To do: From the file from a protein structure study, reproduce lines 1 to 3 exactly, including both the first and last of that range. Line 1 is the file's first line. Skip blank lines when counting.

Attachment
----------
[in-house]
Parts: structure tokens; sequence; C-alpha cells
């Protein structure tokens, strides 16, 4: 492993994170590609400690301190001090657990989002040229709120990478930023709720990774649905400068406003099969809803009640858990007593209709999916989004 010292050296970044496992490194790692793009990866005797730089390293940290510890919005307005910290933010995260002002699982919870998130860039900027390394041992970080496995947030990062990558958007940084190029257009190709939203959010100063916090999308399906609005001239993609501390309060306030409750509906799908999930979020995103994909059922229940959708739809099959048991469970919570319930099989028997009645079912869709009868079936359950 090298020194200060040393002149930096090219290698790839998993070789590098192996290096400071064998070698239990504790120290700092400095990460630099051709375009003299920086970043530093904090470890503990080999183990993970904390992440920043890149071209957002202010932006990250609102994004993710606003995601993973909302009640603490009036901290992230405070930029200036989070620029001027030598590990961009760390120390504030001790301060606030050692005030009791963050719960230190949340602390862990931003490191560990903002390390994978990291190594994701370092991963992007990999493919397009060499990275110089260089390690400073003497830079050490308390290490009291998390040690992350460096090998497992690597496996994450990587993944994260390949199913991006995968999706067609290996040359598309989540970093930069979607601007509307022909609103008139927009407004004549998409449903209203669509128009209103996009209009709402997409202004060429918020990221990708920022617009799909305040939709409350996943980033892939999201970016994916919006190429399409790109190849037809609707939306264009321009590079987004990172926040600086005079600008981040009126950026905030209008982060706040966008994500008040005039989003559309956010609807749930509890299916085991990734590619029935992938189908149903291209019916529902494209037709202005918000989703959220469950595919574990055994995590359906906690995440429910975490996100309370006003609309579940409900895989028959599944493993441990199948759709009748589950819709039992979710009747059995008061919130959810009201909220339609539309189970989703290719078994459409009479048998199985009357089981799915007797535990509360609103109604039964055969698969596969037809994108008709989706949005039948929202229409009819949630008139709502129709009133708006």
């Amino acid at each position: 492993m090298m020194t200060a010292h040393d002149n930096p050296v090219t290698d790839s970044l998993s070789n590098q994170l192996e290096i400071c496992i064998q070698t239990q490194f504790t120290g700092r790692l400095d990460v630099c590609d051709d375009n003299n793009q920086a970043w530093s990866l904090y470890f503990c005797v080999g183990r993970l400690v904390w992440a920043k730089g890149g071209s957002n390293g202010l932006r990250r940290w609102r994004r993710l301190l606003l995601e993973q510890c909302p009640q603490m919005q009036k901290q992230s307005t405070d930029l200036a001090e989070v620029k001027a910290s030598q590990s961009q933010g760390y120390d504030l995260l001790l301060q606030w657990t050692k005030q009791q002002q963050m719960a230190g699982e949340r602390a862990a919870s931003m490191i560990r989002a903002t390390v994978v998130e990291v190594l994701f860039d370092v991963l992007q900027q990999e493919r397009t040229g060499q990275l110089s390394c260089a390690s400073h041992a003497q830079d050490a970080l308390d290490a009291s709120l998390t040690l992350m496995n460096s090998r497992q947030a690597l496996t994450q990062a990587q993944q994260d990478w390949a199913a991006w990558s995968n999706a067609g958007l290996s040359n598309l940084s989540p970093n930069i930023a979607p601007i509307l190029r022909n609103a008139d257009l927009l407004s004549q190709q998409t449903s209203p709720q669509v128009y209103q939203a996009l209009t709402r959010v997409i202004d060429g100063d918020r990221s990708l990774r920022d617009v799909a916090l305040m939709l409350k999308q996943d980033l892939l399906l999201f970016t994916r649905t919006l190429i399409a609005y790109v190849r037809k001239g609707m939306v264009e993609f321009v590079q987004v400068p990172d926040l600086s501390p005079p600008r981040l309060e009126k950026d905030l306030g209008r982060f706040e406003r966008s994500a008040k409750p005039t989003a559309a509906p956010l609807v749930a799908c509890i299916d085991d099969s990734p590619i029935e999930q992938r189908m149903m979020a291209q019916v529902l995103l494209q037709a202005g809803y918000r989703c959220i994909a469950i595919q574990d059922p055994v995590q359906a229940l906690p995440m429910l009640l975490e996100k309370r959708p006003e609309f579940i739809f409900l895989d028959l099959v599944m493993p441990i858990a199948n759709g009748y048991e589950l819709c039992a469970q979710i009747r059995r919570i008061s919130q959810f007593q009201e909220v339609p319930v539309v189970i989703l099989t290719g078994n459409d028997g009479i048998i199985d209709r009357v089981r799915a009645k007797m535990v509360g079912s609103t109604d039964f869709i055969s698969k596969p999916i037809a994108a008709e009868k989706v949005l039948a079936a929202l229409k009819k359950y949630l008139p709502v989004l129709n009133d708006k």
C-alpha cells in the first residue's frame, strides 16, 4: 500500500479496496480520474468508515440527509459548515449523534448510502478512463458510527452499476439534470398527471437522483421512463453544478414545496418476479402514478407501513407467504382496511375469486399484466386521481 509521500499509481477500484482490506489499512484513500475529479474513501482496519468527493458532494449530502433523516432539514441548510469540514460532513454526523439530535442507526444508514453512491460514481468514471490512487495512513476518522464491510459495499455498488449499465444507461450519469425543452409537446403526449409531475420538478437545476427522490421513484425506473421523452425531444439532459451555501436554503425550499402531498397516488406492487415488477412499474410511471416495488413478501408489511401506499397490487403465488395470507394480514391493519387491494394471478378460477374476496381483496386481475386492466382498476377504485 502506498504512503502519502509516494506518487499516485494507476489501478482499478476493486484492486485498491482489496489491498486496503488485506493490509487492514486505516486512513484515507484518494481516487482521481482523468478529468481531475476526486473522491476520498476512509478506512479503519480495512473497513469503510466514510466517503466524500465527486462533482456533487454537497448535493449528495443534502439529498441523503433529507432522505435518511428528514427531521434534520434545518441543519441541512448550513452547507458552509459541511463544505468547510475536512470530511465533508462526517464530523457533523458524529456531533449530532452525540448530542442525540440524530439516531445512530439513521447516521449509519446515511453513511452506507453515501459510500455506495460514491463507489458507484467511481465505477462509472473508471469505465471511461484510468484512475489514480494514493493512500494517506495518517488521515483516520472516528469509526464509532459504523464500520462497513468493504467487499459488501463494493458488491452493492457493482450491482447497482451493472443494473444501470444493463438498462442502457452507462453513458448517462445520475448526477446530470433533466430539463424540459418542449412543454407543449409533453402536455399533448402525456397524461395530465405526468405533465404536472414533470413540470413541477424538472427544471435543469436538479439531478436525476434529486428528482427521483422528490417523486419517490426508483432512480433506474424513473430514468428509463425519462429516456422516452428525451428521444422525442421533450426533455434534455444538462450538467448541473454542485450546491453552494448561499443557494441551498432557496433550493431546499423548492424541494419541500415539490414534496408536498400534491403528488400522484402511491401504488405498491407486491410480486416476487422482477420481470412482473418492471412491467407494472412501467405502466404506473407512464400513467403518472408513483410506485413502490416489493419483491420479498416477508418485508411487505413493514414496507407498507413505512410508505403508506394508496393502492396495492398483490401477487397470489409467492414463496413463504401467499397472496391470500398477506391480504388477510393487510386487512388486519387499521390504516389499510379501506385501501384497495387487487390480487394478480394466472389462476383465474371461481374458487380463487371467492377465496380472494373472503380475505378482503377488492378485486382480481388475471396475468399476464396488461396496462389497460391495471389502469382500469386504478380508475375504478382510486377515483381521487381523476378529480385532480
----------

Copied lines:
[in-house]
Parts: structure tokens; sequence; C-alpha cells
């Protein structure tokens, strides 16, 4: 492993994170590609400690301190001090657990989002040229709120990478930023709720990774649905400068406003099969809803009640858990007593209709999916989004 010292050296970044496992490194790692793009990866005797730089390293940290510890919005307005910290933010995260002002699982919870998130860039900027390394041992970080496995947030990062990558958007940084190029257009190709939203959010100063916090999308399906609005001239993609501390309060306030409750509906799908999930979020995103994909059922229940959708739809099959048991469970919570319930099989028997009645079912869709009868079936359950 090298020194200060040393002149930096090219290698790839998993070789590098192996290096400071064998070698239990504790120290700092400095990460630099051709375009003299920086970043530093904090470890503990080999183990993970904390992440920043890149071209957002202010932006990250609102994004993710606003995601993973909302009640603490009036901290992230405070930029200036989070620029001027030598590990961009760390120390504030001790301060606030050692005030009791963050719960230190949340602390862990931003490191560990903002390390994978990291190594994701370092991963992007990999493919397009060499990275110089260089390690400073003497830079050490308390290490009291998390040690992350460096090998497992690597496996994450990587993944994260390949199913991006995968999706067609290996040359598309989540970093930069979607601007509307022909609103008139927009407004004549998409449903209203669509128009209103996009209009709402997409202004060429918020990221990708920022617009799909305040939709409350996943980033892939999201970016994916919006190429399409790109190849037809609707939306264009321009590079987004990172926040600086005079600008981040009126950026905030209008982060706040966008994500008040005039989003559309956010609807749930509890299916085991990734590619029935992938189908149903291209019916529902494209037709202005918000989703959220469950595919574990055994995590359906906690995440429910975490996100309370006003609309579940409900895989028959599944493993441990199948759709009748589950819709039992979710009747059995008061919130959810009201909220339609539309189970989703290719078994459409009479048998199985009357089981799915007797535990509360609103109604039964055969698969596969037809994108008709989706949005039948929202229409009819949630008139709502129709009133708006």